The “proper purpose” for inspection of the register of members by a non-member

Print publication


Under section 116 of the Companies Act 2006 (the Act), any person may request a copy of the company’s register or part of it. The request must contain certain prescribed information, including the purpose for which the information is to be used.

Under section 117 of the Act, a company in receipt of such a request has five working days in which to allow inspection and/or provide a copy of the register or, if it believes the request was not made for a proper purpose, to refer the request to the court. “Proper purpose” is not defined in the Act or any accompanying guidance, leaving the meaning of the term to be interpreted by the courts.

In Burberry Group plc v Fox-Davies [1], Mr Fox Davies requested a copy of the company’s register of members “to assist and allow shareholders who may otherwise be unaware of their entitlements to reassert ownership or recover the benefit of their property”. Mr Fox-Davies was not a member of the company.

Burberry asserted that the request was not a proper one within the meaning of section 117(3) and it applied to court for a direction that it did not need to satisfy Mr Fox-Davies’ request.

The High Court held that a company did not have to comply with a request for inspection or a copy of the register unless it contained all the information required by section 116(4) of the Act, namely:

  • in the case of an individual, his name and address
  • in the case of an organisation, the name and address of an individual responsible for making the request on behalf of the organisation
  • the purpose for which the information is to be used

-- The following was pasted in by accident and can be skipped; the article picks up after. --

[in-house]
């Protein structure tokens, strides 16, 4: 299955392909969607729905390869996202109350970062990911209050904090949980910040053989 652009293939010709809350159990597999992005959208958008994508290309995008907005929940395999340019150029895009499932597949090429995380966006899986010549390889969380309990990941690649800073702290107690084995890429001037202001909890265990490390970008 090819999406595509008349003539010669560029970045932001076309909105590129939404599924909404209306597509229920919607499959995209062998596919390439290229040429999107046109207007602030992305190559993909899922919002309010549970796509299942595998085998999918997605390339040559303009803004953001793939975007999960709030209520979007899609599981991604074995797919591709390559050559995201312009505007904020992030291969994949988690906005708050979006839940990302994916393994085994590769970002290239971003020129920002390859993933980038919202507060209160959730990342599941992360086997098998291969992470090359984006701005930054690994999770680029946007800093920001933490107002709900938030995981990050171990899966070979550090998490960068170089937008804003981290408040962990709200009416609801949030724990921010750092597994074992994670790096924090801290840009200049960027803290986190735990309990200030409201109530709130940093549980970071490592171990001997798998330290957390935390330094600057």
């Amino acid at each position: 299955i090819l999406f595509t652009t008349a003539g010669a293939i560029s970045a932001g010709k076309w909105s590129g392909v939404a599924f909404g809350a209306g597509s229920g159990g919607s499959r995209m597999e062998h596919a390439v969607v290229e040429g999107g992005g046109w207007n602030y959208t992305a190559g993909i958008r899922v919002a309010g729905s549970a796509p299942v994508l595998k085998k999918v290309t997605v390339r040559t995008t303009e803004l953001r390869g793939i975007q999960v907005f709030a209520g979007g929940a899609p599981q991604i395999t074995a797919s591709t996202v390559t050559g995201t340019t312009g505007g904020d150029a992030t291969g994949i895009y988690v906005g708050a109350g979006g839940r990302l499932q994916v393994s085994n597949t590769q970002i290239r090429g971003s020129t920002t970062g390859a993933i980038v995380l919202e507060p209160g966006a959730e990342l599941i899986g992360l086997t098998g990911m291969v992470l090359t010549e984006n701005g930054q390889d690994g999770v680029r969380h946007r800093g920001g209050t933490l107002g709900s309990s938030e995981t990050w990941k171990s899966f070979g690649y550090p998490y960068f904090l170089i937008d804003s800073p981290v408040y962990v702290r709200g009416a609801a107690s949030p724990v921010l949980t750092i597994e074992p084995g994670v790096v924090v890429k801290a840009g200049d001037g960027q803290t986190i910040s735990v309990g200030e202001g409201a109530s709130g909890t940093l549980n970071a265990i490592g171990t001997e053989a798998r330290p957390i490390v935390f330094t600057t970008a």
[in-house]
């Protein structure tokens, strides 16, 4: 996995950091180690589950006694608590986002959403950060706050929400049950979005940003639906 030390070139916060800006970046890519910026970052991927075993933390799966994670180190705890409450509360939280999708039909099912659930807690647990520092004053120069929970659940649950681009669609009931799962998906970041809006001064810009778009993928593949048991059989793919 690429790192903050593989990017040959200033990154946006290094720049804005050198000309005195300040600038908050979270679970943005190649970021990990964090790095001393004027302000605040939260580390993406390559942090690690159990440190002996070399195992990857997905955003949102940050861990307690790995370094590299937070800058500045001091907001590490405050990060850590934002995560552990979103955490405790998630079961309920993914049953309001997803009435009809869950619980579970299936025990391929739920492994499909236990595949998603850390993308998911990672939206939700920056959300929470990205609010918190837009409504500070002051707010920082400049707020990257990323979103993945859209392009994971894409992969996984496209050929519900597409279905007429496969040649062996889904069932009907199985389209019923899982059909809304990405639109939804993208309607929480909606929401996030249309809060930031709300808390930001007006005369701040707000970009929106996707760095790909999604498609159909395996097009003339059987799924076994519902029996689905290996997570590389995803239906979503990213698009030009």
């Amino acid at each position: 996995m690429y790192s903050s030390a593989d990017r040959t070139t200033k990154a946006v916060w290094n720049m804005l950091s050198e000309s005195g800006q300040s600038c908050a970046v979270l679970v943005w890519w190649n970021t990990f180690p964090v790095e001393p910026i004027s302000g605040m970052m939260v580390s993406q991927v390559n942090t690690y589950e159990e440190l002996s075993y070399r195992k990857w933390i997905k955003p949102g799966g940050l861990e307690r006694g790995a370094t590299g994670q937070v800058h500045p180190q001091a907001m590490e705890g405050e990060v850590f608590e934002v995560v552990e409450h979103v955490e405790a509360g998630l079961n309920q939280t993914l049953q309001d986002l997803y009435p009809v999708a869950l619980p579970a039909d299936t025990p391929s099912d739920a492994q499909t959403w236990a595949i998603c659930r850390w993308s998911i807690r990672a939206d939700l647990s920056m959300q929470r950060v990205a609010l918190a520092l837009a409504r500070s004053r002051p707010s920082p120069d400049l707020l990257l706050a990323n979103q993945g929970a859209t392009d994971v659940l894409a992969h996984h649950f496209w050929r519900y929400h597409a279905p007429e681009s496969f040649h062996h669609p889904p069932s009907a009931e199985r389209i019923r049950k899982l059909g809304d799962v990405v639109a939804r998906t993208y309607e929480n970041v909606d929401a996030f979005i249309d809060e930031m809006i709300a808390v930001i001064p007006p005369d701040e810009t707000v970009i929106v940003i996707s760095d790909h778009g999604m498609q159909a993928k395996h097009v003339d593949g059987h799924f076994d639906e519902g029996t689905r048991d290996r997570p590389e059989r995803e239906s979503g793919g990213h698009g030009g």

• whether the information will be disclosed to any other person and, if so, the information set out above.

“Proper purpose” was to be given its ordinary meaning and courts had

The High Court drew a distinction between applications made by members and applications made by non-members. It described the difference thus:

“a result of a ‘strong presumption’ in favour of shareholder democracy, a policy of corporate transparency and the promotion of good corporate governance the approach of the courts to a request by a member will be that he or she should be granted access where the purpose relates to his or her rights… Where a member of the public makes a request the same principle will not apply”.

The real purpose behind Mr Fox-Davies’ request was consistent with his motivation to extract fees from located shareholders. His interest in finding missing shareholders was a commercial self-interest.

WM comment
A company will only be required to provide a copy of its register of members where the application satisfies all the requirements of the Act.

Whether the applicant has a “proper purpose” will depend on whether it relates to the exercise of a shareholder’s rights or shareholder protection.

Regardless of the outcome of this case, companies should review their procedures for dealing with section 116 requests to ensure that they are able to respond within the statutory five working day period.


[1] [2015] EWHC 222 (Ch)